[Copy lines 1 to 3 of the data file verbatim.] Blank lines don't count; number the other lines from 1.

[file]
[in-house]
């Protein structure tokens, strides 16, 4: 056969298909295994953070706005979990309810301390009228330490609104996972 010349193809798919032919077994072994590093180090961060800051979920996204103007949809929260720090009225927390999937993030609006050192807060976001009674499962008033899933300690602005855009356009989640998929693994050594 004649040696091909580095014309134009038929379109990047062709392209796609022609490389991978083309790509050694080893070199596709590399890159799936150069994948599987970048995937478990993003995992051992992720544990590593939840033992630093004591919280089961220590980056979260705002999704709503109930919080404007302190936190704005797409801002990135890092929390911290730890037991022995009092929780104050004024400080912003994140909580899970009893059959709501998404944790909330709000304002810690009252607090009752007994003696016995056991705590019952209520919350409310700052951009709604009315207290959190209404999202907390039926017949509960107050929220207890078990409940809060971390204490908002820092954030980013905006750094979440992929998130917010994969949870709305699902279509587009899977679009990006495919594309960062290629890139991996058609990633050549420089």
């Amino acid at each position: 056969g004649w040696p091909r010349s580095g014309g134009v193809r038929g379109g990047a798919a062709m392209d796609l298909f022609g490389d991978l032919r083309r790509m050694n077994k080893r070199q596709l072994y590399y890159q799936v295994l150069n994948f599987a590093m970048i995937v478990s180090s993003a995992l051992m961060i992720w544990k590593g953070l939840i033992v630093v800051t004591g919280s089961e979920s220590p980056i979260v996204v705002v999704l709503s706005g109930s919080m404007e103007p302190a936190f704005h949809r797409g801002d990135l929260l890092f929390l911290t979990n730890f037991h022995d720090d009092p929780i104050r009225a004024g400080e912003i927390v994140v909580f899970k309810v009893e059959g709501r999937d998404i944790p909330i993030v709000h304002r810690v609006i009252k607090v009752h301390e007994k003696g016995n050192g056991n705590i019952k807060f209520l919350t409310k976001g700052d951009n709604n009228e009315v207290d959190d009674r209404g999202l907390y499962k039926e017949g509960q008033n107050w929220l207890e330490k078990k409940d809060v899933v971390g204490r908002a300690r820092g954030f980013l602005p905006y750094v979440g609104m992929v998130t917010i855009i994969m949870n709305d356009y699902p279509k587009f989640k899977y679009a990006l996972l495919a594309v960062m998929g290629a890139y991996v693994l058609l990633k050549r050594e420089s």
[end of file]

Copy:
[in-house]
């Protein structure tokens, strides 16, 4: 056969298909295994953070706005979990309810301390009228330490609104996972 010349193809798919032919077994072994590093180090961060800051979920996204103007949809929260720090009225927390999937993030609006050192807060976001009674499962008033899933300690602005855009356009989640998929693994050594 004649040696091909580095014309134009038929379109990047062709392209796609022609490389991978083309790509050694080893070199596709590399890159799936150069994948599987970048995937478990993003995992051992992720544990590593939840033992630093004591919280089961220590980056979260705002999704709503109930919080404007302190936190704005797409801002990135890092929390911290730890037991022995009092929780104050004024400080912003994140909580899970009893059959709501998404944790909330709000304002810690009252607090009752007994003696016995056991705590019952209520919350409310700052951009709604009315207290959190209404999202907390039926017949509960107050929220207890078990409940809060971390204490908002820092954030980013905006750094979440992929998130917010994969949870709305699902279509587009899977679009990006495919594309960062290629890139991996058609990633050549420089």
């Amino acid at each position: 056969g004649w040696p091909r010349s580095g014309g134009v193809r038929g379109g990047a798919a062709m392209d796609l298909f022609g490389d991978l032919r083309r790509m050694n077994k080893r070199q596709l072994y590399y890159q799936v295994l150069n994948f599987a590093m970048i995937v478990s180090s993003a995992l051992m961060i992720w544990k590593g953070l939840i033992v630093v800051t004591g919280s089961e979920s220590p980056i979260v996204v705002v999704l709503s706005g109930s919080m404007e103007p302190a936190f704005h949809r797409g801002d990135l929260l890092f929390l911290t979990n730890f037991h022995d720090d009092p929780i104050r009225a004024g400080e912003i927390v994140v909580f899970k309810v009893e059959g709501r999937d998404i944790p909330i993030v709000h304002r810690v609006i009252k607090v009752h301390e007994k003696g016995n050192g056991n705590i019952k807060f209520l919350t409310k976001g700052d951009n709604n009228e009315v207290d959190d009674r209404g999202l907390y499962k039926e017949g509960q008033n107050w929220l207890e330490k078990k409940d809060v899933v971390g204490r908002a300690r820092g954030f980013l602005p905006y750094v979440g609104m992929v998130t917010i855009i994969m949870n709305d356009y699902p279509k587009f989640k899977y679009a990006l996972l495919a594309v960062m998929g290629a890139y991996v693994l058609l990633k050549r050594e420089s």